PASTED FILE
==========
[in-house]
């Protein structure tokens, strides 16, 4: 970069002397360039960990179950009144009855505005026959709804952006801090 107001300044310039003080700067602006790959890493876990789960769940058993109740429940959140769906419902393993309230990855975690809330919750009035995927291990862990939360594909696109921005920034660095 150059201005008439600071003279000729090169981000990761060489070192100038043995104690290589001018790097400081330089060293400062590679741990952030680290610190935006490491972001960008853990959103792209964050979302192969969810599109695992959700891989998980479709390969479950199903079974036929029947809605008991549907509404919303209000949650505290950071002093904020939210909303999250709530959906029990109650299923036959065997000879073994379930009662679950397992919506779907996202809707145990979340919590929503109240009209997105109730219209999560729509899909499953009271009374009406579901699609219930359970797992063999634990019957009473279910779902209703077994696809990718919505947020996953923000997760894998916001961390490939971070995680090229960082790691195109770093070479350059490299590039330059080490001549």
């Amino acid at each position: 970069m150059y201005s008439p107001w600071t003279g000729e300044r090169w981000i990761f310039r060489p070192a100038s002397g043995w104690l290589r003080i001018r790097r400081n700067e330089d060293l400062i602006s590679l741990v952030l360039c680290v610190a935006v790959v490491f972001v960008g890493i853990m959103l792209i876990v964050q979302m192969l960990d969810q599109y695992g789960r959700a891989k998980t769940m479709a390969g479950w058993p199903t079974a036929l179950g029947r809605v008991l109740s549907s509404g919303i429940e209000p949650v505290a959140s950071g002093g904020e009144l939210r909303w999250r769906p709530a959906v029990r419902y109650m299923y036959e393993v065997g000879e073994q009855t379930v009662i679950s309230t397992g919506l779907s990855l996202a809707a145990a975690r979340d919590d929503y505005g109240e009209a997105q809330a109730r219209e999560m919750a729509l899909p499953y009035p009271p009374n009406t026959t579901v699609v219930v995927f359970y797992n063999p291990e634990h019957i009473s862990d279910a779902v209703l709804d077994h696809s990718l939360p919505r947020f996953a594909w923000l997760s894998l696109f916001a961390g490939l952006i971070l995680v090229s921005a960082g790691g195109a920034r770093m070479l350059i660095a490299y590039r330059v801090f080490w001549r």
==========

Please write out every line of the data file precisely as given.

[in-house]
């Protein structure tokens, strides 16, 4: 970069002397360039960990179950009144009855505005026959709804952006801090 107001300044310039003080700067602006790959890493876990789960769940058993109740429940959140769906419902393993309230990855975690809330919750009035995927291990862990939360594909696109921005920034660095 150059201005008439600071003279000729090169981000990761060489070192100038043995104690290589001018790097400081330089060293400062590679741990952030680290610190935006490491972001960008853990959103792209964050979302192969969810599109695992959700891989998980479709390969479950199903079974036929029947809605008991549907509404919303209000949650505290950071002093904020939210909303999250709530959906029990109650299923036959065997000879073994379930009662679950397992919506779907996202809707145990979340919590929503109240009209997105109730219209999560729509899909499953009271009374009406579901699609219930359970797992063999634990019957009473279910779902209703077994696809990718919505947020996953923000997760894998916001961390490939971070995680090229960082790691195109770093070479350059490299590039330059080490001549």
């Amino acid at each position: 970069m150059y201005s008439p107001w600071t003279g000729e300044r090169w981000i990761f310039r060489p070192a100038s002397g043995w104690l290589r003080i001018r790097r400081n700067e330089d060293l400062i602006s590679l741990v952030l360039c680290v610190a935006v790959v490491f972001v960008g890493i853990m959103l792209i876990v964050q979302m192969l960990d969810q599109y695992g789960r959700a891989k998980t769940m479709a390969g479950w058993p199903t079974a036929l179950g029947r809605v008991l109740s549907s509404g919303i429940e209000p949650v505290a959140s950071g002093g904020e009144l939210r909303w999250r769906p709530a959906v029990r419902y109650m299923y036959e393993v065997g000879e073994q009855t379930v009662i679950s309230t397992g919506l779907s990855l996202a809707a145990a975690r979340d919590d929503y505005g109240e009209a997105q809330a109730r219209e999560m919750a729509l899909p499953y009035p009271p009374n009406t026959t579901v699609v219930v995927f359970y797992n063999p291990e634990h019957i009473s862990d279910a779902v209703l709804d077994h696809s990718l939360p919505r947020f996953a594909w923000l997760s894998l696109f916001a961390g490939l952006i971070l995680v090229s921005a960082g790691g195109a920034r770093m070479l350059i660095a490299y590039r330059v801090f080490w001549r």